Dispersion of Small Inertial Particles in Characteristic Atmospheric Boundary Layer Flows
Existing models produce predictions of the dispersion of scalar pollutants and toxic agents using a variety of Gaussian Plume Model formulations, and use these to estimate source origin, and suggest sensor placement. These models are applied to outdoor and also urban environments and to understand how small airborne particulates are transported and dispersed. There is a need to update the near field accuracy and/or the level of model used for these predictions and the basic project plan is to analyse relatively small scale volumes, of order 1km using Large Eddy simulation (LES) to supply the flow fluctuation information. This aspect of the project is covered by other work at Southampton. The research interest for this project is to model the dispersion of the small particles within the Large Eddy Simulation, given that the unresolved scales, modelled by the LES are typically the scales that disperse the particles locally. The problem is compounded by the highly anisotropic turbulence in the near ground region, which, unfortunately, is often of highest relevance. The project will compute a series of low speed flows using DNS, and then post process (filter) the DNS data to obtain filtered (large eddy) flow fields for a range of filter widths. Particles will then be dispersed in the DNS and also in the LES flow fields of increasing filter width to first understand the connection between the dispersion prediction error and the filter width. The final objective of the project will be to suggest appropriate dispersion coefficients to enable an Eulerian framework for the particle phase to be computed as part of the LES computation, obviating the need to compute particle trajectories in the Lagrangian sense.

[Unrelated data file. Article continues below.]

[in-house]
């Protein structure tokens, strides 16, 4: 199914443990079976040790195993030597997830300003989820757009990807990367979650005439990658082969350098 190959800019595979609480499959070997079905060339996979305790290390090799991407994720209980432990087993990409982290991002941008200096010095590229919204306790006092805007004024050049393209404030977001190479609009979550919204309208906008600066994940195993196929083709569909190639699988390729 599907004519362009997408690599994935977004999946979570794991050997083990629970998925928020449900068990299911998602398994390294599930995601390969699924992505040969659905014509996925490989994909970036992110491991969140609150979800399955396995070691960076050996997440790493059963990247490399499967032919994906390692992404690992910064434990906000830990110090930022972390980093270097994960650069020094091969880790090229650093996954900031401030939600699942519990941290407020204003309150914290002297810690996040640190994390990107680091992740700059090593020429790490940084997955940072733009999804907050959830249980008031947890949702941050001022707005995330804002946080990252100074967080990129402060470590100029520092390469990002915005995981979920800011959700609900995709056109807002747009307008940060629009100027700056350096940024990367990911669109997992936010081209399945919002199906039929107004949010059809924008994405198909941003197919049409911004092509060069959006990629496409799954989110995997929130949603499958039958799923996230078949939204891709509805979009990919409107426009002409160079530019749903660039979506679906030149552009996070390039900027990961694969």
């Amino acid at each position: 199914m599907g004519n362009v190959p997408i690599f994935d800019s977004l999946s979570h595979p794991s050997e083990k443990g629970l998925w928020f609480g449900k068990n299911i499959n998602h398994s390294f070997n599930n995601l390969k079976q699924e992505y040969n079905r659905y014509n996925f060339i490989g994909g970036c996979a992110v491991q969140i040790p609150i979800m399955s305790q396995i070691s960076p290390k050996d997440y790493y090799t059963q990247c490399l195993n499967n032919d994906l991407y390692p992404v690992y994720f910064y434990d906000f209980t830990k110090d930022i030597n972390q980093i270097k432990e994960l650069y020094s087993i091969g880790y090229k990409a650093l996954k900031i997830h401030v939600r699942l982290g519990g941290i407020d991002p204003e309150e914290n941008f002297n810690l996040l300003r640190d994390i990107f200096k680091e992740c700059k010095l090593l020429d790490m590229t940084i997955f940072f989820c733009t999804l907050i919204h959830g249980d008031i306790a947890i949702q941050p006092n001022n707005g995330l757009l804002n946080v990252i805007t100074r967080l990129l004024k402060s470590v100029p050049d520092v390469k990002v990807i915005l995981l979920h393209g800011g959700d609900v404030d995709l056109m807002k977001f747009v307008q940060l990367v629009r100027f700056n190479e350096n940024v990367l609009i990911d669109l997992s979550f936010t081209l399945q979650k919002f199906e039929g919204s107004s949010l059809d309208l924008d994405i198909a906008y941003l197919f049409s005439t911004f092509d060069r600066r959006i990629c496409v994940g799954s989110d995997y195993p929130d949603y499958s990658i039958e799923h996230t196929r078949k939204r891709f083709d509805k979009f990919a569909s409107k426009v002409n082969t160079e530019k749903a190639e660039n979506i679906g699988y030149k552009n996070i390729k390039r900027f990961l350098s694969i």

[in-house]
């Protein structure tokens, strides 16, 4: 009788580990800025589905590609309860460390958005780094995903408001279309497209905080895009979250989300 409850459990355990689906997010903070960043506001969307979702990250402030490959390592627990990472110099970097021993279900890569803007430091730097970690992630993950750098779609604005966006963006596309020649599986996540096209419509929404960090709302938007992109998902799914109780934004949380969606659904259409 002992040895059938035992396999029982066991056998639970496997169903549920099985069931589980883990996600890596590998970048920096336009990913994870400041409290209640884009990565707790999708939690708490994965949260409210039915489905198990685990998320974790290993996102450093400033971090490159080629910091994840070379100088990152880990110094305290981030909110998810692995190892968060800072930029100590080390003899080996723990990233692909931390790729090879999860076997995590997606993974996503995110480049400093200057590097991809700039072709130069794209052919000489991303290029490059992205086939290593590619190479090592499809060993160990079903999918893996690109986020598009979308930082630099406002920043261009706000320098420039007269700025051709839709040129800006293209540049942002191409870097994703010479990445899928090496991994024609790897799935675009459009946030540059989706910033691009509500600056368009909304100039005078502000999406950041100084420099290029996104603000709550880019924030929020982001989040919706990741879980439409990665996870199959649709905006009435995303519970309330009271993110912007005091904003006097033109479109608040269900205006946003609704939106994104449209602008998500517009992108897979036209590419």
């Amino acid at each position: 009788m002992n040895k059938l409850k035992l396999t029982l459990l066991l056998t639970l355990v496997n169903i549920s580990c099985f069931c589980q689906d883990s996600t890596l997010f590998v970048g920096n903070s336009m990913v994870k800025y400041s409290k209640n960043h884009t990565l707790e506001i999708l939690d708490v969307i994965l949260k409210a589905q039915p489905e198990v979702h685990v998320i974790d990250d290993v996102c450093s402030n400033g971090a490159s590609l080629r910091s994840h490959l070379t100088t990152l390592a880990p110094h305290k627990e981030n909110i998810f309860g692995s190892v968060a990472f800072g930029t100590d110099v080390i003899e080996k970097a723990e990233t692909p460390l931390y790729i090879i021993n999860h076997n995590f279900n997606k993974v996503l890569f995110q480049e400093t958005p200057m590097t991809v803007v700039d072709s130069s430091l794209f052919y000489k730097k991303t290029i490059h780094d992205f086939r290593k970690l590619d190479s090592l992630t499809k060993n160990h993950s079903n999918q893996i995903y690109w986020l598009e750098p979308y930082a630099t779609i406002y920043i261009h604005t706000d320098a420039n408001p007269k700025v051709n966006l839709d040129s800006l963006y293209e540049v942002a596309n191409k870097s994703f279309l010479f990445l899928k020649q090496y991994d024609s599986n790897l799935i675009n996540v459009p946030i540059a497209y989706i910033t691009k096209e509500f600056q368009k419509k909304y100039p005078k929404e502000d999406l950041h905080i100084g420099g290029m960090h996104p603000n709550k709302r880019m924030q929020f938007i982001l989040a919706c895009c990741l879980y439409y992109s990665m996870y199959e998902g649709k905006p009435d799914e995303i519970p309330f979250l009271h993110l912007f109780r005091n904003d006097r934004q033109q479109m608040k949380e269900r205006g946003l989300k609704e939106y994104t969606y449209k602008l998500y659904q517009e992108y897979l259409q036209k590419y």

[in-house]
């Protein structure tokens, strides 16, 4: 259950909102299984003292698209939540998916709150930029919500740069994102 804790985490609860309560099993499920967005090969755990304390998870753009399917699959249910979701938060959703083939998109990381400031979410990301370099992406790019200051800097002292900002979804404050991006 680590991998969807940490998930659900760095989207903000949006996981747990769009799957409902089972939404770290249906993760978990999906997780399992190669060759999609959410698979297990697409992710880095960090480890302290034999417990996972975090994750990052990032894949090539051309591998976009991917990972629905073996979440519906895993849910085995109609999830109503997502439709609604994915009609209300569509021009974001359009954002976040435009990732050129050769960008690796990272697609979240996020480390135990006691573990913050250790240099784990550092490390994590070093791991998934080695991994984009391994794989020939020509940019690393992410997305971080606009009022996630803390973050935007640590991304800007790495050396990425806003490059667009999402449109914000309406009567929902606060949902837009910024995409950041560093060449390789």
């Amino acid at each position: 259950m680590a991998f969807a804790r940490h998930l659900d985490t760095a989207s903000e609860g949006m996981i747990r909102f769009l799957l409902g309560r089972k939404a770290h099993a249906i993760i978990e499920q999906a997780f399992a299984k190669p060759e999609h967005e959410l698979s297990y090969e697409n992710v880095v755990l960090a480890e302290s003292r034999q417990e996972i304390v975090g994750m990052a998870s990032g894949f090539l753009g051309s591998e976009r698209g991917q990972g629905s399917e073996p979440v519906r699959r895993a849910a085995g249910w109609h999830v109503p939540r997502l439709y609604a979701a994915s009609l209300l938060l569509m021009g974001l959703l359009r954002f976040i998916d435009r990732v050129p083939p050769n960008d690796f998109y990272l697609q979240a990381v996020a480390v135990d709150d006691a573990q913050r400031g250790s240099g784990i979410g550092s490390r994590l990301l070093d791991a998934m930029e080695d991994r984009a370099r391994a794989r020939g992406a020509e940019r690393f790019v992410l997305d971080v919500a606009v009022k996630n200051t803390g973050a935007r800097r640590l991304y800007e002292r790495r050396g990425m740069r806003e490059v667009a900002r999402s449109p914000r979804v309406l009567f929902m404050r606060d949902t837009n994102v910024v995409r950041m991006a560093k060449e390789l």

Life sciences simulation: Environmental hazards
Programming languages and libraries: Fortran
Computational platforms: Iridis
Transdisciplinary tags: NGCM